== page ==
List<int[]> availablePaths = GetAvailablePathsFor(player);
int[] bestSlice = availablePaths.OrderByDescending(
path => path.Count(p => _layout[p - 1] == player)).First();
return bestSlice.First(p => _layout[p - 1] == '\0');
}

...

int? SimpleBlockStrategy(char player)
{
char opponentValue = GetOpponentValue(player);
List<int[]> availableOpponentPaths = GetAvailablePathsFor(opponentValue);

int[] threatingPath = availableOpponentPaths
.Where(path => new string(path.Select(p => _layout[p - 1]).ToArray())
.Count(c => c == opponentValue) == 2).FirstOrDefault();

if (threatingPath != null)
{
return threatingPath.First(position => _layout[position - 1] == '\0');
}

return null;
}

int? FirstMoveCounterCenterStrategy(char player)
{
int? value = null;
if (_layout.Count(position => position == player) == 0 &&
new[] {0, 2, 6, 8}.Any(position => _layout[position] == GetOpponentValue(player)))
{
value = 5;
}

return value;
}

```

Let’s move on to the alternate first move strategy: Choosing the corner if the opponent has chosen the center:

```
[TestClass]
public class When_the_game_selects_its_first_position_where_the_center_is_occupied
{
[TestMethod]
public void it_should_choose_a_corner()
{
Assert.IsTrue(new[] {1, 3, 7, 9}.Any(position => position == selection));
}
}

```

This test already passes, so let’s make sure we’ve written it correctly:

```
public int SelectBestMoveForPlayer(char player)
{
return 1;
return GetPositionThreateningPlayer(player) ?? GetNextWinningMoveForPlayer(player);
}

```

```
When_the_game_selects_its_first_position_where_the_center_is_occupied
Failed	it_should_choose_a_corner
Assert.IsTrue failed.
```

The test looks good, so let’s put things back:

Our next defensive strategy is to chose an edge position (i.e. a non-corner, non-center position) if the player’s second move aligns two of their corners diagonally. This strategy prevents one of the ways an opponent can set up two non-diagonal winning paths. Here’s our test:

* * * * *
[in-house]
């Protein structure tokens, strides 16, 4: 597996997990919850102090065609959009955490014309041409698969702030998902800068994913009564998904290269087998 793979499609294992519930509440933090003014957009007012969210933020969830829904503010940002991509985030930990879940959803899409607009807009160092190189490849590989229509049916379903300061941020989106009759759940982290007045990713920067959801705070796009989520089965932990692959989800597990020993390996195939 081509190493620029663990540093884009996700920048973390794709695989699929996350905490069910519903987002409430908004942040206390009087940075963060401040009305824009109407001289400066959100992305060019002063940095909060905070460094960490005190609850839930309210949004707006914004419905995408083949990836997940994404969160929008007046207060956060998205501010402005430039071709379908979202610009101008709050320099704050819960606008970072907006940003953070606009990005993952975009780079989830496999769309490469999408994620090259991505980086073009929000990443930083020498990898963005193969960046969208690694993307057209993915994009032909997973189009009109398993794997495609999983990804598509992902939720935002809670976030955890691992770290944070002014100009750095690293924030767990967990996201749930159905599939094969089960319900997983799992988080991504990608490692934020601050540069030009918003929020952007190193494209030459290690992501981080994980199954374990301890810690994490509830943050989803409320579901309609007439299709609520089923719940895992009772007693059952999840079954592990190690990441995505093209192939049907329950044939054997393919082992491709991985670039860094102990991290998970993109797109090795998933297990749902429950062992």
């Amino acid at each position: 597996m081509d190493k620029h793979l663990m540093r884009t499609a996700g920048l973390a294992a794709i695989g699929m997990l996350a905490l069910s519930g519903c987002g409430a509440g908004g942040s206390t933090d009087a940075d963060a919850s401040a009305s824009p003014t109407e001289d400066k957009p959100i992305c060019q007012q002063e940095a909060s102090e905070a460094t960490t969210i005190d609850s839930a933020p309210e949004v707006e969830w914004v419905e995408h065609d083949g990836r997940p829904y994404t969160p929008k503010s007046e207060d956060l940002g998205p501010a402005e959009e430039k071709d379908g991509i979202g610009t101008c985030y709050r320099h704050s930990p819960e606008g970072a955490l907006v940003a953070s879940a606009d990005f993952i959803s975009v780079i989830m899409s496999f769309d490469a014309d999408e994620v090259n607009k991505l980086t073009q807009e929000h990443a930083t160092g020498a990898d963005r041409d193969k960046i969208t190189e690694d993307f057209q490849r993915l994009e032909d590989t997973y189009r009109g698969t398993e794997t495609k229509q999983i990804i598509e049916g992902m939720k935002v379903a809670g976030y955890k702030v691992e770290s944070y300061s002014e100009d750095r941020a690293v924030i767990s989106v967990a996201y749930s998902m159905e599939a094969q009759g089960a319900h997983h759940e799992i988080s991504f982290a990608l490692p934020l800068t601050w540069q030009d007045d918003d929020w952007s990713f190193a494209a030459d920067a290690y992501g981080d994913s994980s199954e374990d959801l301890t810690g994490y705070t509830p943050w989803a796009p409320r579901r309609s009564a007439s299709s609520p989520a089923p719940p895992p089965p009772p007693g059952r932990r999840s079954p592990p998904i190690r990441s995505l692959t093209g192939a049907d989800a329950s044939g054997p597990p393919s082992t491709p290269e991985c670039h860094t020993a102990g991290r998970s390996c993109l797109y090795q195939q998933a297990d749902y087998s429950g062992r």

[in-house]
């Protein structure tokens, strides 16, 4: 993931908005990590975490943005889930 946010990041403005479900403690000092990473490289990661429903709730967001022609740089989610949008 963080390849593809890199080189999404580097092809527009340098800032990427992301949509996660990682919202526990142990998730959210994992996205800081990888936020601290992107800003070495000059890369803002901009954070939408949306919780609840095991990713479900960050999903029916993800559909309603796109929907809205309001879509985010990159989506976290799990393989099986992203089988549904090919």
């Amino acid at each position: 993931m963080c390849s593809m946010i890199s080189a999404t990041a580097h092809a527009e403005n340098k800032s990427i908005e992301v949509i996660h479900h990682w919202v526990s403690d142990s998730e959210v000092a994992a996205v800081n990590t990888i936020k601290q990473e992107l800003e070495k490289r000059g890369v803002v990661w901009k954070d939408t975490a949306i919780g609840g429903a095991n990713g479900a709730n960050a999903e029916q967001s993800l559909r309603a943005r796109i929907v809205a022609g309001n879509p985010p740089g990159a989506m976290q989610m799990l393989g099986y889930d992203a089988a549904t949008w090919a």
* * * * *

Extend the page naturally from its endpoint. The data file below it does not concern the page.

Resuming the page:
```
[TestClass]
public class When_the_game_selects_its_second_position_where_the_player_chooses_opposite_diagonal_corners
{
[TestMethod]
public void it_should_choose_an_edge()
{
Assert.IsTrue(new[] { 2, 4, 6, 8 }.Any(position => position == selection));
}
}

```

Interestingly, this test also already passes. This must be due to the fact that our GameAdvisor always selects position 4 as its choice if the first row is occupied. It’s possible that the behavior of the GameAdvisor could change in the future in such a way as to allow this condition to be met but not a horizontal alignment in the opposite direction, so let’s change this test to guard against both conditions:

```
[TestClass]
public class When_the_game_selects_its_second_position_where_the_player_chooses_opposite_diagonal_corners
{
[TestMethod]
public void it_should_choose_an_edge()
{

new[]
{
"\0\0X\0O\0X\0\0",
"X\0\0\0O\0\0\0X"
}.ToList().ForEach(layout =>
{
Assert.IsTrue(new[] { 2, 4, 6, 8 }.Any(position => position == selection));
});
}
}

```

Let’s make sure the test is written correctly for both conditions:

```
public int SelectBestMoveForPlayer(char player)
{
if (_layout == "\0\0X\0O\0X\0\0" || _layout == "X\0\0\0O\0\0\0X")